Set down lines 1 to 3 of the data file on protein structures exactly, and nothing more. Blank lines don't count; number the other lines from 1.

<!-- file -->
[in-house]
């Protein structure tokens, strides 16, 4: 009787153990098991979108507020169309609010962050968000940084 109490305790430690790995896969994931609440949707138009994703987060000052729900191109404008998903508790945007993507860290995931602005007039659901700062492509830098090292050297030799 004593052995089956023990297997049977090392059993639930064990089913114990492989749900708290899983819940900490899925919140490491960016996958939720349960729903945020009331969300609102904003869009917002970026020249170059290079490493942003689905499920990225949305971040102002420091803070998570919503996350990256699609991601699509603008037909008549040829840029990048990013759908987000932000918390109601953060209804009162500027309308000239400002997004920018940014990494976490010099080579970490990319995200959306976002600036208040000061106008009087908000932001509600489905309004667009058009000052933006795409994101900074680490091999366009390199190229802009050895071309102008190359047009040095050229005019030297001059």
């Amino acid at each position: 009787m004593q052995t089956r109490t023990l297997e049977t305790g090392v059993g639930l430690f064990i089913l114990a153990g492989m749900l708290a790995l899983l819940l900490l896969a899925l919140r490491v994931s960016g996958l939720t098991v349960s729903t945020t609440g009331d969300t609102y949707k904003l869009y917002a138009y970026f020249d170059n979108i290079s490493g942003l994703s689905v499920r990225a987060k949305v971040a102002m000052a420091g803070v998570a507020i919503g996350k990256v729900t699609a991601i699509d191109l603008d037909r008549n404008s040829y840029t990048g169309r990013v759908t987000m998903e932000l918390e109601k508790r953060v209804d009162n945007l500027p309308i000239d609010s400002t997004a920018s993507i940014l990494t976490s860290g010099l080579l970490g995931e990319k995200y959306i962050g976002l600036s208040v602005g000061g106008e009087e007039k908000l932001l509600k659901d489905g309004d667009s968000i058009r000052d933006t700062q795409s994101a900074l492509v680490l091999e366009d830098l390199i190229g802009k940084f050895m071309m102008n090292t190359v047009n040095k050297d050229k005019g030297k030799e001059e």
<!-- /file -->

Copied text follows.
[in-house]
């Protein structure tokens, strides 16, 4: 009787153990098991979108507020169309609010962050968000940084 109490305790430690790995896969994931609440949707138009994703987060000052729900191109404008998903508790945007993507860290995931602005007039659901700062492509830098090292050297030799 004593052995089956023990297997049977090392059993639930064990089913114990492989749900708290899983819940900490899925919140490491960016996958939720349960729903945020009331969300609102904003869009917002970026020249170059290079490493942003689905499920990225949305971040102002420091803070998570919503996350990256699609991601699509603008037909008549040829840029990048990013759908987000932000918390109601953060209804009162500027309308000239400002997004920018940014990494976490010099080579970490990319995200959306976002600036208040000061106008009087908000932001509600489905309004667009058009000052933006795409994101900074680490091999366009390199190229802009050895071309102008190359047009040095050229005019030297001059």
């Amino acid at each position: 009787m004593q052995t089956r109490t023990l297997e049977t305790g090392v059993g639930l430690f064990i089913l114990a153990g492989m749900l708290a790995l899983l819940l900490l896969a899925l919140r490491v994931s960016g996958l939720t098991v349960s729903t945020t609440g009331d969300t609102y949707k904003l869009y917002a138009y970026f020249d170059n979108i290079s490493g942003l994703s689905v499920r990225a987060k949305v971040a102002m000052a420091g803070v998570a507020i919503g996350k990256v729900t699609a991601i699509d191109l603008d037909r008549n404008s040829y840029t990048g169309r990013v759908t987000m998903e932000l918390e109601k508790r953060v209804d009162n945007l500027p309308i000239d609010s400002t997004a920018s993507i940014l990494t976490s860290g010099l080579l970490g995931e990319k995200y959306i962050g976002l600036s208040v602005g000061g106008e009087e007039k908000l932001l509600k659901d489905g309004d667009s968000i058009r000052d933006t700062q795409s994101a900074l492509v680490l091999e366009d830098l390199i190229g802009k940084f050895m071309m102008n090292t190359v047009n040095k050297d050229k005019g030297k030799e001059e």